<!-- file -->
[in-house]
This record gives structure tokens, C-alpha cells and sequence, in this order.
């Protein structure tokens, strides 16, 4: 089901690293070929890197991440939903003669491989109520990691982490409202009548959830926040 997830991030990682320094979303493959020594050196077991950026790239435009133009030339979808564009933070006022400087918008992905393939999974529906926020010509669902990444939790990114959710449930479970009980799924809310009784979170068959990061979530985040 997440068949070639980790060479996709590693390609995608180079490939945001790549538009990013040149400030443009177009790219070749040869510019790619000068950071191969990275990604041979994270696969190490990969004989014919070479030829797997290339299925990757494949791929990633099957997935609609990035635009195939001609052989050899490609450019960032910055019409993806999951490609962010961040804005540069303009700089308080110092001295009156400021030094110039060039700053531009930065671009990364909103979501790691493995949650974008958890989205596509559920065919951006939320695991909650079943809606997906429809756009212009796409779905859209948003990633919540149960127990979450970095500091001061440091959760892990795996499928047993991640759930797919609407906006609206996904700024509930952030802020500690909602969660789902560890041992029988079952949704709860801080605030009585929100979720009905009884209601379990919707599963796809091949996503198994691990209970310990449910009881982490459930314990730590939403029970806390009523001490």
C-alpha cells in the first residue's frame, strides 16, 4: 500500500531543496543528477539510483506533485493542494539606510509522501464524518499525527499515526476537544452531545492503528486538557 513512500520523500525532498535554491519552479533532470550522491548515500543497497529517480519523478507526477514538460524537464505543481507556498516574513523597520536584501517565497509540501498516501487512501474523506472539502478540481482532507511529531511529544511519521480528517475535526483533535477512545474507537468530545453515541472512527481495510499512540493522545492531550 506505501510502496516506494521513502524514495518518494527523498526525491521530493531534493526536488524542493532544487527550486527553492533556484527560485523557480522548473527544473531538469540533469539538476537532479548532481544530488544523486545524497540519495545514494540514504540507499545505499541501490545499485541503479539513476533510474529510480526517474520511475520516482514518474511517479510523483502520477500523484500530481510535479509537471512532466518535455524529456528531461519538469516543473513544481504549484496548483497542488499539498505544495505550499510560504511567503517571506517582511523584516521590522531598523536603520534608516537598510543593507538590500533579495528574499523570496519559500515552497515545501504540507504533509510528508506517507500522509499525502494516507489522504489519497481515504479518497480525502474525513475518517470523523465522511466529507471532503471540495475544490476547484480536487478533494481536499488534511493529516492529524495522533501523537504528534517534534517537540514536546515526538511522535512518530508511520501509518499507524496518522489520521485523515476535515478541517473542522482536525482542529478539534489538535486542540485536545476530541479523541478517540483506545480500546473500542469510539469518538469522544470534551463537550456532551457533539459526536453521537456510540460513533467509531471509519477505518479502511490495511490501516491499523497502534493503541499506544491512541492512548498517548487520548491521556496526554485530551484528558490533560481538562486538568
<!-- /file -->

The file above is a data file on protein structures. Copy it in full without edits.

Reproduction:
[in-house]
This record gives structure tokens, C-alpha cells and sequence, in this order.
């Protein structure tokens, strides 16, 4: 089901690293070929890197991440939903003669491989109520990691982490409202009548959830926040 997830991030990682320094979303493959020594050196077991950026790239435009133009030339979808564009933070006022400087918008992905393939999974529906926020010509669902990444939790990114959710449930479970009980799924809310009784979170068959990061979530985040 997440068949070639980790060479996709590693390609995608180079490939945001790549538009990013040149400030443009177009790219070749040869510019790619000068950071191969990275990604041979994270696969190490990969004989014919070479030829797997290339299925990757494949791929990633099957997935609609990035635009195939001609052989050899490609450019960032910055019409993806999951490609962010961040804005540069303009700089308080110092001295009156400021030094110039060039700053531009930065671009990364909103979501790691493995949650974008958890989205596509559920065919951006939320695991909650079943809606997906429809756009212009796409779905859209948003990633919540149960127990979450970095500091001061440091959760892990795996499928047993991640759930797919609407906006609206996904700024509930952030802020500690909602969660789902560890041992029988079952949704709860801080605030009585929100979720009905009884209601379990919707599963796809091949996503198994691990209970310990449910009881982490459930314990730590939403029970806390009523001490």
C-alpha cells in the first residue's frame, strides 16, 4: 500500500531543496543528477539510483506533485493542494539606510509522501464524518499525527499515526476537544452531545492503528486538557 513512500520523500525532498535554491519552479533532470550522491548515500543497497529517480519523478507526477514538460524537464505543481507556498516574513523597520536584501517565497509540501498516501487512501474523506472539502478540481482532507511529531511529544511519521480528517475535526483533535477512545474507537468530545453515541472512527481495510499512540493522545492531550 506505501510502496516506494521513502524514495518518494527523498526525491521530493531534493526536488524542493532544487527550486527553492533556484527560485523557480522548473527544473531538469540533469539538476537532479548532481544530488544523486545524497540519495545514494540514504540507499545505499541501490545499485541503479539513476533510474529510480526517474520511475520516482514518474511517479510523483502520477500523484500530481510535479509537471512532466518535455524529456528531461519538469516543473513544481504549484496548483497542488499539498505544495505550499510560504511567503517571506517582511523584516521590522531598523536603520534608516537598510543593507538590500533579495528574499523570496519559500515552497515545501504540507504533509510528508506517507500522509499525502494516507489522504489519497481515504479518497480525502474525513475518517470523523465522511466529507471532503471540495475544490476547484480536487478533494481536499488534511493529516492529524495522533501523537504528534517534534517537540514536546515526538511522535512518530508511520501509518499507524496518522489520521485523515476535515478541517473542522482536525482542529478539534489538535486542540485536545476530541479523541478517540483506545480500546473500542469510539469518538469522544470534551463537550456532551457533539459526536453521537456510540460513533467509531471509519477505518479502511490495511490501516491499523497502534493503541499506544491512541492512548498517548487520548491521556496526554485530551484528558490533560481538562486538568